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Fixtures & Chattels

31 January 2017

When you buy land you become the owner of the items or chattels that have been attached to the land to such an extent that they are regarded by the law as part of the land.  This rule is subject to any agreement you make with the seller that the seller can retain ownership of the items and (possibly in some circumstances) the rights of other people with whom the seller has agreed to give an interest in the chattels.

A chattel or a fixture?

Whether an item is a chattel or a fixture can be difficult to say. There are conflicting court decisions on the question. As well as the situation where someone buys land and claims that items included because they are fixtures, there are a range of circumstances where the courts have had to decide this question - for example, where a tenant has affixed chattels to leased property and the landlord wishes to claim ownership of them at the end of the lease, or where a mortgagee of the land and the liquidator of the owner of the land both claim an interest in items that could be regarded as chattels (in which case the liquidator would get them) or fixtures (in which case the mortgagee or someone who purchases the land would get them).

Two tests

There are two tests usually applied to determine whether a chattel has become a fixture:

  1. The degree of its annexation to the land
  2. The purpose of the annexation.

Degree of annexation

If damage would be done by removal of the chattels, then they are more likely to be regarded as fixtures. Chattels attached to the land merely by their own weight (for example, irrigation equipment, a free standing glass house or garden ornaments) are not regarded as fixtures unless the circumstances show that they were intended to form part of the land. The onus is on the person who wishes to show that the chattels have become fixtures. The same applies to chattels that have become so attached to the land that they are now regarded as fixtures – the onus to prove they are still chattels lies on the person wishing to establish that fact.

Purpose of annexation

Although the degree of annexation establishes prima facie whether the chattels are still chattels or have become fixtures, the Courts give greater weight to the purpose of the annexation. Fixtures are put on the land for the permanent enjoyment and improvement of the land whereas chattels are for a more temporary purpose. The application of the purpose test has meant that chattels not attached to the land, or attached only to a minor degree, have been classed as fixtures (for example, keys to a building, garden ornaments forming part of the design of the house, blocks of stone forming a dry stone wall, spoil from a quarry and a removable house) and chattels attached to the land have remained classed as chattels (for example, ornamental panelling, piles bought onto the land for the temporary purpose of providing support during excavation, shrubs and trees, a sawmilling tramway and soil stored on the land).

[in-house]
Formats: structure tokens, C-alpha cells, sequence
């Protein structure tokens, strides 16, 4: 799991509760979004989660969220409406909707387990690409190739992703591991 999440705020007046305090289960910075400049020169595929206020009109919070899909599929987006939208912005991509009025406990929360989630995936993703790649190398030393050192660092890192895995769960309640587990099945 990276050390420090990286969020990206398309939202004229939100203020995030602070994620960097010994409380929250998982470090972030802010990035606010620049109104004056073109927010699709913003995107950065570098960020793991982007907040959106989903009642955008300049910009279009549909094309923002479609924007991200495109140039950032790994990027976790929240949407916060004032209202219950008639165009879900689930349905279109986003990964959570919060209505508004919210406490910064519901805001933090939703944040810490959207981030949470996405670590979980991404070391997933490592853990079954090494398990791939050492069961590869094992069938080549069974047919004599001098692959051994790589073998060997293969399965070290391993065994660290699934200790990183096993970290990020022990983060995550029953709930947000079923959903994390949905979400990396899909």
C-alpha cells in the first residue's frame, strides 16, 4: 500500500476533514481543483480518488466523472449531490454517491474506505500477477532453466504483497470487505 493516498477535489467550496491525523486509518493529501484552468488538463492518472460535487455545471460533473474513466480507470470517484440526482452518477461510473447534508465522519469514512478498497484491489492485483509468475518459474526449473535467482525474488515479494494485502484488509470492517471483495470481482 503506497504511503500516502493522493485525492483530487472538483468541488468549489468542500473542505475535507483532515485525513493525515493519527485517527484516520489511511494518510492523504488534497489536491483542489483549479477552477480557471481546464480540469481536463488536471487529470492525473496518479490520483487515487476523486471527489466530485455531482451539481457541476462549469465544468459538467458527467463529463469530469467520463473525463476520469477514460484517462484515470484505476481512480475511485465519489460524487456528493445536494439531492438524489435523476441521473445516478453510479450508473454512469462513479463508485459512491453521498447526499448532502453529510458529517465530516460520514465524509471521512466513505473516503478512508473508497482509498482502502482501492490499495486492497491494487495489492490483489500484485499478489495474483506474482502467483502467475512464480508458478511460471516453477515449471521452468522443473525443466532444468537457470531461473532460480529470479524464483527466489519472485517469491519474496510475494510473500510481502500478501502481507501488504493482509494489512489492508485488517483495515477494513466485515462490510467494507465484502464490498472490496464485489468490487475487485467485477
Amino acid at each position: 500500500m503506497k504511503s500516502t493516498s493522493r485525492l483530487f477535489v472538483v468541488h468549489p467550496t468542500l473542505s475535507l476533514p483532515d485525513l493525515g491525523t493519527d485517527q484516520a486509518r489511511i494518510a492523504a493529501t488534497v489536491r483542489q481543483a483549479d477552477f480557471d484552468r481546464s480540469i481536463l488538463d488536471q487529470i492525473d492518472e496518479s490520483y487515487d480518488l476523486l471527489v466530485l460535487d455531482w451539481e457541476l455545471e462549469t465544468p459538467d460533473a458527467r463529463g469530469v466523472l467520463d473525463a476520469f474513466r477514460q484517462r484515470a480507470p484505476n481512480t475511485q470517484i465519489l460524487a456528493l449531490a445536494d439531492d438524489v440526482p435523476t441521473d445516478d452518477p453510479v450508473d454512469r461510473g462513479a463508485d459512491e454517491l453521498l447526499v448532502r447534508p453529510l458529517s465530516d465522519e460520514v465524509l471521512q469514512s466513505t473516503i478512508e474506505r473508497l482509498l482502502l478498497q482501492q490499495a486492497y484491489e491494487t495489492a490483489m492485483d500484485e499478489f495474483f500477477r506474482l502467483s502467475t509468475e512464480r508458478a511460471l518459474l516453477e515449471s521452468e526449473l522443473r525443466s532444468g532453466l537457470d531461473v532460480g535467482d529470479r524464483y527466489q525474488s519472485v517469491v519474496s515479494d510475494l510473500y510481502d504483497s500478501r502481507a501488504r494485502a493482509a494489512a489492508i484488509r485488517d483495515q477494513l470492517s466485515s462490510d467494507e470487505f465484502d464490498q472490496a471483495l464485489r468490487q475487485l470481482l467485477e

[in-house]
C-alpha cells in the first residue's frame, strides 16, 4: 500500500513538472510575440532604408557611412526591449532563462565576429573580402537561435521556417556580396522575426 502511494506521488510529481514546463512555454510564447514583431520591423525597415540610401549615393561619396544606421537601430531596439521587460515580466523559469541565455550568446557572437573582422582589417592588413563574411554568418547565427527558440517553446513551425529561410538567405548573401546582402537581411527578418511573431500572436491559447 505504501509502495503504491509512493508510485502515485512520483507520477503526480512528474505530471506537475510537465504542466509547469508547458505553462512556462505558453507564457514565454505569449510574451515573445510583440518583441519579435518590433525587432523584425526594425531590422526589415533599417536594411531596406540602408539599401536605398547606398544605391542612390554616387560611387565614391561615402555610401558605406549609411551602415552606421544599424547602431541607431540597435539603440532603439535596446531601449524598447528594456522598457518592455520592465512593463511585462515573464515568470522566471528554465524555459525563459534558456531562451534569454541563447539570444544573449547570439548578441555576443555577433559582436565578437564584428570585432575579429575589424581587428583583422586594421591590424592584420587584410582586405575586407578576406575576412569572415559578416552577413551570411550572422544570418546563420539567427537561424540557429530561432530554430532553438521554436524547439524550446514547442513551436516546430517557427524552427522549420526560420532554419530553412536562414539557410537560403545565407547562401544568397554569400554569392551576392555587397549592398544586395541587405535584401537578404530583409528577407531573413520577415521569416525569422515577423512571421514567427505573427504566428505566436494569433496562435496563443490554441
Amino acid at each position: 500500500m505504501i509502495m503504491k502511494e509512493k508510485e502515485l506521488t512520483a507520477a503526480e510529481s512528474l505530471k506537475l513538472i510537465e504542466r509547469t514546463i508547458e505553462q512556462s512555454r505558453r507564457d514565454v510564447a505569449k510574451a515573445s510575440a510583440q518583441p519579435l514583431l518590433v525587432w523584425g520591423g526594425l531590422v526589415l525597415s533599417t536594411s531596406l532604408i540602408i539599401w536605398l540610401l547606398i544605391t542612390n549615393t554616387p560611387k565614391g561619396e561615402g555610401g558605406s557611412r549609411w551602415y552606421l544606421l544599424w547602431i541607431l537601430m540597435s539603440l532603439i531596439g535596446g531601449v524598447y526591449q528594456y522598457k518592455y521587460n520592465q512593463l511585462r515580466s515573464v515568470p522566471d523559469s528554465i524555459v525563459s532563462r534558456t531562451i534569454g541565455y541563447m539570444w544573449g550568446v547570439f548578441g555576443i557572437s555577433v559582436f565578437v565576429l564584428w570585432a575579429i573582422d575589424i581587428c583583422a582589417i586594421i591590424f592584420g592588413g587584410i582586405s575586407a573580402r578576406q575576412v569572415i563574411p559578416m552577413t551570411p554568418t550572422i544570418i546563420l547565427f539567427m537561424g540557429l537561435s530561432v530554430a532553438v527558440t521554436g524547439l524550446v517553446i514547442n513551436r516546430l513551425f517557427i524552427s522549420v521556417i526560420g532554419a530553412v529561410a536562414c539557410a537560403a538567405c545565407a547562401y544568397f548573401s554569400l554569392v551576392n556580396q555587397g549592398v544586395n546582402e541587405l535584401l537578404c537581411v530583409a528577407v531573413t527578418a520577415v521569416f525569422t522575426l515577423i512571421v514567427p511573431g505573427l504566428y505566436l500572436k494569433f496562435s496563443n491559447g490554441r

Fences are regarded as fixtures because they are annexed to the land, they improve the land and are essential to the continuing operation of the land as a farm.

Buying or selling land?

As the ownership of fixtures passes to the buyer when land is sold but the ownership of chattels does not, chattels to be sold should be listed separately in the agreement for sale and purchase. If the seller wishes to retain ownership of fixtures and the right to remove them from the land, then this should also be included in the agreement. Where you are in any doubt as to whether items are chattels or fixtures and as buyer you want them to be included in the sale, or as the seller you want them excluded, then the agreement for sale and purchaser should clearly state how they are to be treated.

Please email me at barbara.mcdermott@nwm.co.nz with your ideas for future articles. Keep an eye out for next month's column, where I will discuss another relevant rural legal issue.


Barbara McDermott is a partner of Norris Ward McKinnon, specialising in commercial and rural law. With offices in Hamilton and Huntly, we have friendly, expert legal advisors ready to help you with your business and personal legal matters.

 

Barbara McDermott